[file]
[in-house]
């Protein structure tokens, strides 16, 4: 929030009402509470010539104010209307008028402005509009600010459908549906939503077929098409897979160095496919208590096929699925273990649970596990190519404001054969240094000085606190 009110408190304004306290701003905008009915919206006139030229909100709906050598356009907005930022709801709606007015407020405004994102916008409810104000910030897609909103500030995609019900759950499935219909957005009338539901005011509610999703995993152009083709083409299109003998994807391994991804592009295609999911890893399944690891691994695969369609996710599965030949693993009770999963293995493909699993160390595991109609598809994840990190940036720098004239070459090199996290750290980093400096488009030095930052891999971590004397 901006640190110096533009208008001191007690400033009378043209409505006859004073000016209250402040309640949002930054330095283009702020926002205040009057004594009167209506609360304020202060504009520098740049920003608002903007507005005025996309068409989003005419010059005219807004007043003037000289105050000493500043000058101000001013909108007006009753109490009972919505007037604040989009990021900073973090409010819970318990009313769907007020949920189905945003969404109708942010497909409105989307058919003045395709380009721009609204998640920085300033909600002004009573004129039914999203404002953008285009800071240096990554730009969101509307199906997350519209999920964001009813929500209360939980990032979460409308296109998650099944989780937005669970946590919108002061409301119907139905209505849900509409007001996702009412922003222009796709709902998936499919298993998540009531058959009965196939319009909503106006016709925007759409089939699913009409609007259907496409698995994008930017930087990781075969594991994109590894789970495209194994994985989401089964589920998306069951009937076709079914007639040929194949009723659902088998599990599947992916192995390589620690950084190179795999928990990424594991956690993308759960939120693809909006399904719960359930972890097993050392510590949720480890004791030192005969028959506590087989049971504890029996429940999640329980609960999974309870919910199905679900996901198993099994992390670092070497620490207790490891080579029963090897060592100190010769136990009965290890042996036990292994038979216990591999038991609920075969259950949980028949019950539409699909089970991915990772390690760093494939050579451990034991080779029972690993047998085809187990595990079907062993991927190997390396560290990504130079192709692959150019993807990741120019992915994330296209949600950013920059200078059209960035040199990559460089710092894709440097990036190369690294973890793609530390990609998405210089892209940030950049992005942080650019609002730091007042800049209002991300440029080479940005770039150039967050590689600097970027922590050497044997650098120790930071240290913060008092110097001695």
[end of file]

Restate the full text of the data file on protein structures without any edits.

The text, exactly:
[in-house]
């Protein structure tokens, strides 16, 4: 929030009402509470010539104010209307008028402005509009600010459908549906939503077929098409897979160095496919208590096929699925273990649970596990190519404001054969240094000085606190 009110408190304004306290701003905008009915919206006139030229909100709906050598356009907005930022709801709606007015407020405004994102916008409810104000910030897609909103500030995609019900759950499935219909957005009338539901005011509610999703995993152009083709083409299109003998994807391994991804592009295609999911890893399944690891691994695969369609996710599965030949693993009770999963293995493909699993160390595991109609598809994840990190940036720098004239070459090199996290750290980093400096488009030095930052891999971590004397 901006640190110096533009208008001191007690400033009378043209409505006859004073000016209250402040309640949002930054330095283009702020926002205040009057004594009167209506609360304020202060504009520098740049920003608002903007507005005025996309068409989003005419010059005219807004007043003037000289105050000493500043000058101000001013909108007006009753109490009972919505007037604040989009990021900073973090409010819970318990009313769907007020949920189905945003969404109708942010497909409105989307058919003045395709380009721009609204998640920085300033909600002004009573004129039914999203404002953008285009800071240096990554730009969101509307199906997350519209999920964001009813929500209360939980990032979460409308296109998650099944989780937005669970946590919108002061409301119907139905209505849900509409007001996702009412922003222009796709709902998936499919298993998540009531058959009965196939319009909503106006016709925007759409089939699913009409609007259907496409698995994008930017930087990781075969594991994109590894789970495209194994994985989401089964589920998306069951009937076709079914007639040929194949009723659902088998599990599947992916192995390589620690950084190179795999928990990424594991956690993308759960939120693809909006399904719960359930972890097993050392510590949720480890004791030192005969028959506590087989049971504890029996429940999640329980609960999974309870919910199905679900996901198993099994992390670092070497620490207790490891080579029963090897060592100190010769136990009965290890042996036990292994038979216990591999038991609920075969259950949980028949019950539409699909089970991915990772390690760093494939050579451990034991080779029972690993047998085809187990595990079907062993991927190997390396560290990504130079192709692959150019993807990741120019992915994330296209949600950013920059200078059209960035040199990559460089710092894709440097990036190369690294973890793609530390990609998405210089892209940030950049992005942080650019609002730091007042800049209002991300440029080479940005770039150039967050590689600097970027922590050497044997650098120790930071240290913060008092110097001695």